Samsung Q80T review

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The Q80T is the most affordable flatscreen model in Samsung’s 2020 QLED FALD (Full Array Local Dimming) line up.

It sits below the brand’s 4K Q90T flagship, but shares much of that model’s advanced feature set, including superior HDR handling, OST sound (more on which later) and smart connectivity, courtesy Samsung’s well-stocked Tizen smart platform.

Design & Build

The Q80T isn’t exactly svelte. Thanks to that backlight array, the set is slightly deeper than edge lit models, but not intrusively so. Viewed square on, the bezel is at least extremely thin. A single central pedestal stand is easy to live with.

The TV comes with two remote controls, one heavily buttoned (which I naturally used), the other simplified (which I left in the box).

Samsung Q80T design

Samsung Q80T design

Specs & Features

Samsung has stepped back from its separate One Connect box concept we saw on the Samsung Q7F, so what we have here is a standard array of inputs on the rear of the set.

There are four HDMI ports, boasting many of the advanced features commonly associated with version 2.1. There’s 4K at 120fps on HDMI 4, eARC on HDMI 3, plus VRR (Variable Refresh Rate) plus ALLM (Auto Low Latency Mode), along with FreeSync support for AMD PC gamers.

Samsung Q80T ports

Samsung Q80T ports

There’s ongoing chatter about possible G-Sync anti-tearing tech for Nvidia coming via firmware, but no official word on that yet. Gamers still have plenty to cheer about though. The screen measures exceptionally well when it comes to image lag.

With Game Motion Plus (a suite of image enhancements to improve gameplay graphics) engaged, I measured a low latency of just 19.7ms (1080/60). Switched off, image lag drops to a mere 8.7ms, which is insanely good for a consumer TV.

The set offers both terrestrial (but not Freeview Play) and dual satellite tuner inputs.  Wired Ethernet is available to support Bluetooth.

Picture & Sound Quality

As befits Samsung’s QLED technology, the Q80T shines when it comes to image clarity and colour fidelity.

Picture processing is handled by the latest iteration of Samsung’s 4K Quantum upscaler, which now uses AI techniques to improve interpolation and texture creation. This is particularly noticeable when upscaling lower res sources.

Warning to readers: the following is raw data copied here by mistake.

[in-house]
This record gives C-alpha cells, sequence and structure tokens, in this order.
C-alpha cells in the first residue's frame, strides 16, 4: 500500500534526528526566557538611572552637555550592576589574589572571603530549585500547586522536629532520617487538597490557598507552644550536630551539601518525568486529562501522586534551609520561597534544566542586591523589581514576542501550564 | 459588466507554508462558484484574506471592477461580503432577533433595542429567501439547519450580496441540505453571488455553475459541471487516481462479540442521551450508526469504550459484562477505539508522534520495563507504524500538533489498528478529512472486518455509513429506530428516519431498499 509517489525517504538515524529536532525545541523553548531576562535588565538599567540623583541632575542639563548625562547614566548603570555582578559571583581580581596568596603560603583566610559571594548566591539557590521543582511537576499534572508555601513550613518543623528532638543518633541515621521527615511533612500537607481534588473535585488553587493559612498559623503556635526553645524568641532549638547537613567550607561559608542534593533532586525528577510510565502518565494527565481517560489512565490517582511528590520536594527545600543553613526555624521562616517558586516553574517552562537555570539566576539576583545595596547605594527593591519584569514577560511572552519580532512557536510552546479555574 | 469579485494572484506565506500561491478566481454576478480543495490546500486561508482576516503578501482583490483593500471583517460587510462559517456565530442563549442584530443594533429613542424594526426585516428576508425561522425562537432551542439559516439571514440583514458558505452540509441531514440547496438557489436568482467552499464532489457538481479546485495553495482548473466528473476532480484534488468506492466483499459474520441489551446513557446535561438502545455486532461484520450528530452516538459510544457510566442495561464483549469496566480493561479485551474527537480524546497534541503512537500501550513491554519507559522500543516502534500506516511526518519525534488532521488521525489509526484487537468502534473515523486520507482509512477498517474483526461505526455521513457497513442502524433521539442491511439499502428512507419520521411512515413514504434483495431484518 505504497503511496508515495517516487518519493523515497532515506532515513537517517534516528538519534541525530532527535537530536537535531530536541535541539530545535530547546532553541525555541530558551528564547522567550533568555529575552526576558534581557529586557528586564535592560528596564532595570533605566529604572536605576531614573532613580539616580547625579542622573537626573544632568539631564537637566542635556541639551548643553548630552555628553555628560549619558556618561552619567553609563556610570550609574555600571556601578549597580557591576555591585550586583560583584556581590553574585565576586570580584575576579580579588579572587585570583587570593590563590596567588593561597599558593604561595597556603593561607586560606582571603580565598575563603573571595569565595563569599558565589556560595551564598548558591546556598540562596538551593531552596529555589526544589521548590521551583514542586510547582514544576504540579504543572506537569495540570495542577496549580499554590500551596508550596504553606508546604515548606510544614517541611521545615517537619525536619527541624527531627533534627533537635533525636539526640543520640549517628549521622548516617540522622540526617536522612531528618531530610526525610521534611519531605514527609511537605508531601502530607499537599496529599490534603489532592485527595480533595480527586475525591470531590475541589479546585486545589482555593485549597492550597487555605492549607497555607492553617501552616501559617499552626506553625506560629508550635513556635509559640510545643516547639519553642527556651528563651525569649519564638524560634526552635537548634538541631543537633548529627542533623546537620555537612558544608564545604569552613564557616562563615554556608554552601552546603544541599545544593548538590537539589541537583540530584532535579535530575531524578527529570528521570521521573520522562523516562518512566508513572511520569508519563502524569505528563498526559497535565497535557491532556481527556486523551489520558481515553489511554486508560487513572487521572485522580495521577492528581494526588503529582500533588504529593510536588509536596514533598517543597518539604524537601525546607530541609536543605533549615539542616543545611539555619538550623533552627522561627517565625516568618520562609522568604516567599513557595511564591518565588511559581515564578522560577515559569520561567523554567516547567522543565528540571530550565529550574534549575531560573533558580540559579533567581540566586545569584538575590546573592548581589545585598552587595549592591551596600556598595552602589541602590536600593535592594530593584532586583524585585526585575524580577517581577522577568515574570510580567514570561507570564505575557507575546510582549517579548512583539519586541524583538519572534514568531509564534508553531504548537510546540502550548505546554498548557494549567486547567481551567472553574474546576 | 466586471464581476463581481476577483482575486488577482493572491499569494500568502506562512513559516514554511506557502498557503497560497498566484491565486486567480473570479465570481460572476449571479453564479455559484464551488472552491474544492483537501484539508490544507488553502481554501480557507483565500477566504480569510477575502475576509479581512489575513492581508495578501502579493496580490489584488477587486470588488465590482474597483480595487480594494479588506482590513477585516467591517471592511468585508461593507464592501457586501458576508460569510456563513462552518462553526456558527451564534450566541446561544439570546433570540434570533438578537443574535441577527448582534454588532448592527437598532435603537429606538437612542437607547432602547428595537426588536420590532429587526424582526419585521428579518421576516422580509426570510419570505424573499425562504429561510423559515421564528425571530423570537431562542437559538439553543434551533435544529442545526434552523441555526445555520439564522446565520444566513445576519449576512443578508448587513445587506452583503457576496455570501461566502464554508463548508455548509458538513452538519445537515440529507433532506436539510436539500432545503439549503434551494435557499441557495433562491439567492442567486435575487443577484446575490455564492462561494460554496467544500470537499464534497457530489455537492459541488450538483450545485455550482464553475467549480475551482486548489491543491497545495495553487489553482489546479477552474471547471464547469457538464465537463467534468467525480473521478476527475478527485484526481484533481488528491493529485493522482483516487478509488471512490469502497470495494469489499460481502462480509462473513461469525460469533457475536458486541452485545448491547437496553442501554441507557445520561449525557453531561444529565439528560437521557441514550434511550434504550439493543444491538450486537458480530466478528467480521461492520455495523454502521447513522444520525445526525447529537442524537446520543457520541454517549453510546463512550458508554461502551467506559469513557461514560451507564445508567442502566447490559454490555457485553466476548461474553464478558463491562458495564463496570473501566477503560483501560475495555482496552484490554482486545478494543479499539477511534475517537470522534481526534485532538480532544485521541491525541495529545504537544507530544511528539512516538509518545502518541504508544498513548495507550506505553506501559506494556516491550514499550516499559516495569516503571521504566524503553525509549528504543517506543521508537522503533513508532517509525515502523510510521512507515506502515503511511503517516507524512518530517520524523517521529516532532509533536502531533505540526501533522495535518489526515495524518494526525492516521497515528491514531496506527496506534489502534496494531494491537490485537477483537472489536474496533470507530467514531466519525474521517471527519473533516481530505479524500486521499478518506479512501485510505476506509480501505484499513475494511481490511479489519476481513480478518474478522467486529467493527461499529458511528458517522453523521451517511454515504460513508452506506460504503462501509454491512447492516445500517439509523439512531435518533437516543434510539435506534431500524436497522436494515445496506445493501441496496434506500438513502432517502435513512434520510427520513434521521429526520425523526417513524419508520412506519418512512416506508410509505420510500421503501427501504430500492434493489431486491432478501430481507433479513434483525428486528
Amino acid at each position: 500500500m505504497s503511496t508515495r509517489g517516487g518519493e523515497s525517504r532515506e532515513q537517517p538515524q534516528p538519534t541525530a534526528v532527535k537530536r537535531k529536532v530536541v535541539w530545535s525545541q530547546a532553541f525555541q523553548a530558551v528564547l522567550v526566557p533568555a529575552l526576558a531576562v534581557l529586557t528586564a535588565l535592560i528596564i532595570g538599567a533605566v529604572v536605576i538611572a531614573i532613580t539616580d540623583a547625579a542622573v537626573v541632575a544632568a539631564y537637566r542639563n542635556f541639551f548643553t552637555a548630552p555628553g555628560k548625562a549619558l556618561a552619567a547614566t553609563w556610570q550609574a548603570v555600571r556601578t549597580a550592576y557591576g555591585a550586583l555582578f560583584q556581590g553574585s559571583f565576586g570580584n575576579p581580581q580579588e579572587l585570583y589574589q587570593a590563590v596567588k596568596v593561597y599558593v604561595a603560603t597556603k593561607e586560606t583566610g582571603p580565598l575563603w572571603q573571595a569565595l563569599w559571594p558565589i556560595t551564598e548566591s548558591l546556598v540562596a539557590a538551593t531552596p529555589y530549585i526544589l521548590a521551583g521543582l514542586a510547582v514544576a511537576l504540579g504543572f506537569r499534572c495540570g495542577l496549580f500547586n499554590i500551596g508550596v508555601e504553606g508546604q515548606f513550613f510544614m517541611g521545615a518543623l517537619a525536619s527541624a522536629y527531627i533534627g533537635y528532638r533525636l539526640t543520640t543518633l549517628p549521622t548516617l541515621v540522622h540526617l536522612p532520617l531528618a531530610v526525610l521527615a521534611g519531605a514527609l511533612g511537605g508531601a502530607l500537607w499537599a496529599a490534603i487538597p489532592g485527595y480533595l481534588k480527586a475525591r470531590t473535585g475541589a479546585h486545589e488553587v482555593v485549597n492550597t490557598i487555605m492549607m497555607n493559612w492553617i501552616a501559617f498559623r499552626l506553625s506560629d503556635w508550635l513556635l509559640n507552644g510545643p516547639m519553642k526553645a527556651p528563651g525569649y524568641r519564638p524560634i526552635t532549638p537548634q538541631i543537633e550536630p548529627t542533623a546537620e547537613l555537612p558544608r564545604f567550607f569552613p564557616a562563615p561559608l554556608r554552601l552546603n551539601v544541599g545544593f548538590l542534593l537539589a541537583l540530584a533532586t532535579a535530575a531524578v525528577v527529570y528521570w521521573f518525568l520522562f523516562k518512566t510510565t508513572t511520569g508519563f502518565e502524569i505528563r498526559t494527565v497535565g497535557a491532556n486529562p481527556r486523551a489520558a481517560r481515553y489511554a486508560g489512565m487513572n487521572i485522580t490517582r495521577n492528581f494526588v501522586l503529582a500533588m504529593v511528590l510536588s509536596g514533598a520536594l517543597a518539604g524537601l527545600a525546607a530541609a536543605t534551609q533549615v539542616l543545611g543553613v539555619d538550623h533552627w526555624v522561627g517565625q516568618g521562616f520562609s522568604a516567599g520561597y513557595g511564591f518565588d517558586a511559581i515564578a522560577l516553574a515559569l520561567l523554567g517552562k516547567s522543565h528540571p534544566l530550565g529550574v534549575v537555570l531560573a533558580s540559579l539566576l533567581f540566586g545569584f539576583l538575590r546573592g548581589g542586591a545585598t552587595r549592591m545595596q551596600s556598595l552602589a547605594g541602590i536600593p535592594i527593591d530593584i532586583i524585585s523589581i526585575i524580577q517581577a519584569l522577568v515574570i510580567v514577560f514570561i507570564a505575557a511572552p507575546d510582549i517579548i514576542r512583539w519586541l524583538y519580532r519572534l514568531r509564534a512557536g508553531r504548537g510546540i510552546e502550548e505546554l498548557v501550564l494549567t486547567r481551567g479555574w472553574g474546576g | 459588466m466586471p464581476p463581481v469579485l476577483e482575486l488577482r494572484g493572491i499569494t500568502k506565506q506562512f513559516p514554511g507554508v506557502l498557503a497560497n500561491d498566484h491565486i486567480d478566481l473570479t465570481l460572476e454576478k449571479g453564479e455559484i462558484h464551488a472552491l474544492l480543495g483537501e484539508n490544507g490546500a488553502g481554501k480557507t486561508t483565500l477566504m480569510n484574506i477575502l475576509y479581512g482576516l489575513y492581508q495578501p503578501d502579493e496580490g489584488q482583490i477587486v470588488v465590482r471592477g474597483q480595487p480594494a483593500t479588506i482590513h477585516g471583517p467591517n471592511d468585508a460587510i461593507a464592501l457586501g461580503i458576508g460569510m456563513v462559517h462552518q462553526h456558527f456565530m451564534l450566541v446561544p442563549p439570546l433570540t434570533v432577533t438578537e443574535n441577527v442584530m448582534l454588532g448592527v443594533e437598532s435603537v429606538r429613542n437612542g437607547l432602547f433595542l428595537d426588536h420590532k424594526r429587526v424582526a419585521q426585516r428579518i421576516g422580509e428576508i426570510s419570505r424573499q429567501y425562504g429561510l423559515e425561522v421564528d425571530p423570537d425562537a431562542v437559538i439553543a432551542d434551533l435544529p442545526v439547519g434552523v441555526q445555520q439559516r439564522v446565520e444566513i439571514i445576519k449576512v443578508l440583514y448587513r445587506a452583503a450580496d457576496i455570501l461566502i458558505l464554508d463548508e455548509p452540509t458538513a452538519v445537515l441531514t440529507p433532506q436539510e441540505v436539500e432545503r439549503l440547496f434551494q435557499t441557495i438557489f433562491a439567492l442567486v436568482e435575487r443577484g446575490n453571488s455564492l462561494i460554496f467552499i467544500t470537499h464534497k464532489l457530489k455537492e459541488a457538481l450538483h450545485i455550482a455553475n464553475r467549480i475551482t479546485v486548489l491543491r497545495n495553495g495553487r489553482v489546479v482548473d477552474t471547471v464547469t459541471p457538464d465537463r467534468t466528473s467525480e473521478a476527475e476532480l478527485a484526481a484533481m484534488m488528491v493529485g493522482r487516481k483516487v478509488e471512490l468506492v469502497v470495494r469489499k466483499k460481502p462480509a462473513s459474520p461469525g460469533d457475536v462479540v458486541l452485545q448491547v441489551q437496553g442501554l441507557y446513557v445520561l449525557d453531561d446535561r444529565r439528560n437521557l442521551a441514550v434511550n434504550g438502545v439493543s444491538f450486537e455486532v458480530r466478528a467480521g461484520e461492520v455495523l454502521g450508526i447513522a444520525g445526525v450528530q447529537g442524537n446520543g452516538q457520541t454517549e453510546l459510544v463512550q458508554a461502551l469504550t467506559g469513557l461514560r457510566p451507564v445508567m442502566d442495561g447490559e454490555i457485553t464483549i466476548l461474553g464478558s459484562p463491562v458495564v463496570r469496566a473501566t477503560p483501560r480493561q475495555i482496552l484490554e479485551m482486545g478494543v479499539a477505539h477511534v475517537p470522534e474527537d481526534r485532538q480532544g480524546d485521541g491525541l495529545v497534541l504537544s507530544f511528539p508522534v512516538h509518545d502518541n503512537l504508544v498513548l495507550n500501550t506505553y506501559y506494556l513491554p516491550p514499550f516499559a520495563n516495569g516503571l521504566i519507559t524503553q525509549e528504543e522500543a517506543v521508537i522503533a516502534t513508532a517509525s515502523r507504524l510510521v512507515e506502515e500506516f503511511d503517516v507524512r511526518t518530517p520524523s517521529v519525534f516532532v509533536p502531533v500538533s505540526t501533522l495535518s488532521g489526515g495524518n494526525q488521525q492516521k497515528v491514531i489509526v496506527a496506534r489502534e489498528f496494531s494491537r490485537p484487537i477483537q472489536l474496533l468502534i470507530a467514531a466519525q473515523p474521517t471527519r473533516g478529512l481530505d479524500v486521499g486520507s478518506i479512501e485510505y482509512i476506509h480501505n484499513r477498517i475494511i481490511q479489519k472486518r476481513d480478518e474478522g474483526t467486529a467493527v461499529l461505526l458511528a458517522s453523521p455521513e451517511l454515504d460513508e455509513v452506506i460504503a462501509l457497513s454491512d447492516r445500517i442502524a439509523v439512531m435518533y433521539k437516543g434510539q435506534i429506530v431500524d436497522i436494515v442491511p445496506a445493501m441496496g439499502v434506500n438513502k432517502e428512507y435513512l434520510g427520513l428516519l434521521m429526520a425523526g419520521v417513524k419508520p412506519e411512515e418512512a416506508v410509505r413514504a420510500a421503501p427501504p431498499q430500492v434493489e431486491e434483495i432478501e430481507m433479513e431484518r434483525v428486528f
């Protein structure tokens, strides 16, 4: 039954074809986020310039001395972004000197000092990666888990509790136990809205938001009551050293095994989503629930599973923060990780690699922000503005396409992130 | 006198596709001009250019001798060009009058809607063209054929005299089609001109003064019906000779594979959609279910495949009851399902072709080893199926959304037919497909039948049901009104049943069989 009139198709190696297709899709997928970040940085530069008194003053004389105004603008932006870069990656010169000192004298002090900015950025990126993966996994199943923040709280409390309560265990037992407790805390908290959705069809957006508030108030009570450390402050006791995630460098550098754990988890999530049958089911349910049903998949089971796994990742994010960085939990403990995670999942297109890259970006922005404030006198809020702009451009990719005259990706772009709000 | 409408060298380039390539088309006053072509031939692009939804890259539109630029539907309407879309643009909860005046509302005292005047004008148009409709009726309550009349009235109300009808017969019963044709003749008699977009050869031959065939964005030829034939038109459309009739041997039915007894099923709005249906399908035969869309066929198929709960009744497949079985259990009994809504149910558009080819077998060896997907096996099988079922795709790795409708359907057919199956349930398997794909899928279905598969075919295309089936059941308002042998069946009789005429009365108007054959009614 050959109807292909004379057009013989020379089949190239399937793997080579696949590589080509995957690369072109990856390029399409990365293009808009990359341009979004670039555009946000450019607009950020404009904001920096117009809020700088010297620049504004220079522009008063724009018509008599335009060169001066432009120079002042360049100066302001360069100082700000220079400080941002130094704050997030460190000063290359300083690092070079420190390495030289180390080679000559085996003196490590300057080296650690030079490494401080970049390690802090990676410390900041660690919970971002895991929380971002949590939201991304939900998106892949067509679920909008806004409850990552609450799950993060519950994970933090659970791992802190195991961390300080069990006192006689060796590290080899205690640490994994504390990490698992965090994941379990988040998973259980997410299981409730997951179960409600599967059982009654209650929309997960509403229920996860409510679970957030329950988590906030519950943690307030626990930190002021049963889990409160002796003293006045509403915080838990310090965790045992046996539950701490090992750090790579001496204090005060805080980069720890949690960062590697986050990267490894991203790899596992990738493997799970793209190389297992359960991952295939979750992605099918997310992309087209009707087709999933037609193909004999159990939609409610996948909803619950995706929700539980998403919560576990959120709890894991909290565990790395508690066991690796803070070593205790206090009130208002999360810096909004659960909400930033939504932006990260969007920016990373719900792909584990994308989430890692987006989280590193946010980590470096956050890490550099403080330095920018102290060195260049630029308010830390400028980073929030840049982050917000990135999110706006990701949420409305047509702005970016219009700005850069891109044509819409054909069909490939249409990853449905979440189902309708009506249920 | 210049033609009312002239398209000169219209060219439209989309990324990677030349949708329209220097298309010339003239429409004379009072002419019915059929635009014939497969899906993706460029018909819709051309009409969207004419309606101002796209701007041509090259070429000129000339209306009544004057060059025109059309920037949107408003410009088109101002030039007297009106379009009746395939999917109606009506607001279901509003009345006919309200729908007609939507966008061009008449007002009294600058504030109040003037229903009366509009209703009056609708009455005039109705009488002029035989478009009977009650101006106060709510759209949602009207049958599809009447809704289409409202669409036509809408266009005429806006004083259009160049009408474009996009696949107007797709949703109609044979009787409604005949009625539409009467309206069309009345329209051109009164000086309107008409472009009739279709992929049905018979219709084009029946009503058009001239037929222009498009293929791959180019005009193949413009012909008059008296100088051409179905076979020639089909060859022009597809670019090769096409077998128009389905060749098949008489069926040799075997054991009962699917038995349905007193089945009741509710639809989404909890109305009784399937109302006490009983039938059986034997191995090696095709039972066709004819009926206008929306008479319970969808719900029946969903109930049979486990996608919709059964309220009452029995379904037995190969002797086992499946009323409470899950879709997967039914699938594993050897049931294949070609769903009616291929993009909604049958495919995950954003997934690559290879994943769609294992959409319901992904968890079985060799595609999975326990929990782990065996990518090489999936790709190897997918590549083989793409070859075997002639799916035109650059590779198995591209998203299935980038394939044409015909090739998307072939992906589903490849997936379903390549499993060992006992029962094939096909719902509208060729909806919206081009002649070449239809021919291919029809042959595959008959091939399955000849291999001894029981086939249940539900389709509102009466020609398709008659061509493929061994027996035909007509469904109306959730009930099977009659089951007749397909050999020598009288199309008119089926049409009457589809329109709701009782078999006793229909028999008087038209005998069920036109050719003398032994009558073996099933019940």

A grotty OTT stream (from the WWE app), which looked ropey on an OLED, was somehow magically imbued with believable detail and image depth on the Q80T. The processor also does a superb job smoothing gradations and reducing jaggies from HD and lower sources.

If you want to refresh your Blu-ray and DVD collection, this set will work wonders.

Samsung Q80T Tizen launch bar

Samsung Q80T Tizen launch bar

The provision of local dimming gives the Q80T a big boost when it comes to HDR, and backlight uniformity. Samsung isn’t talking about the number of dimming zones in the set, but we believe it’s comparable to last year’s Q70R, which is around 50.

I measured HDR peak brightness at just under 900 nits (cd/m2), an above average performance.

There’s no support for Dolby Vision, for some reason Samsung has dug its heels in over the technology, but it is compatible with rival dynamic metadata format HDR10+, as well as regular HDR10 and HLG.

Black level performance is impressive, although I did notice some blooming effects, particularly in the letterbox bars of movies. This light pollution was always fleeting though.

Motion handling is excellent. You’re given a choice of Auto or Custom; the latter with individual blur and judder reduction slider. Motion interpolation is generally a matter of taste, so it’s worth experimenting with these to find the balance you prefer.

Samsung Q80T settings

Samsung Q80T settings

Samsung offers up a fresh take on TV audio here. Described as a 2.2.2 configuration, the Q80T combines regular downward firing stereo drivers with two more mounted high on the rear of the set.

Combined with the brand’s OTS (Object Tracking Sound) technology, which steers sound to match movement around the panel, the set creates a virtual sonic wall. Total audio output is a considerable 60W.

The screen is also Dolby Atmos compatible, and will pass through an Atmos bitstream to a compliant soundbar or sound system, if you need to.

Price & Availability

Also available in 49-, 55-, 65-, 75- and 85-inch screen sizes. Prices start at £1,399 and you’ll be able to take this 55-incher home for £1,599 from Samsung.

The Samsung Q80T is also available from Amazon, Currys PC World, John Lewis, AO and Very.

The price ticket is a little toppy for a 55-incher, putting it in direct competition with LG’s 55-inch OLED C9, and Sony’s 55-inch AG8 OLED. Luckily it has some tricks up its sleeve.

In the US you can get the Q80T from $1,099 with the 55in model we tested coming in at a still very affordable $1,299.

Check our chart of the best TVs to see what other options you have.

Verdict

Samsung has designed the Q80T for the widest possible appeal. In a bright room, few models look as colour rich with such strong contrast. The provision of a full array backlight also goes some way to satisfying home cinema fans who demand more HDR precision.

However the biggest winners are gamers, who’ll not only benefit from a range of special features, but enjoy class leading low latency.

We rate the Q80T a premium performer that (by and large) justifies its premium price point.

Specs

Samsung Q80T: Specs

  • Display tech: QLED LED LCD
  • Resolution: 3840 x 2160 4K Ultra HD
  • HDR support: HDR10, HDR10+, HLG
  • HDMI: x4
  • OS: Tizen Smart OS
  • Tuner:Freeview terrestrial/satellite tuner
  • Dimensions: 1228(w) x 707(h) x 54(d)mm (excluding stand)
  • Weight: 17.9kg (excluding stand)
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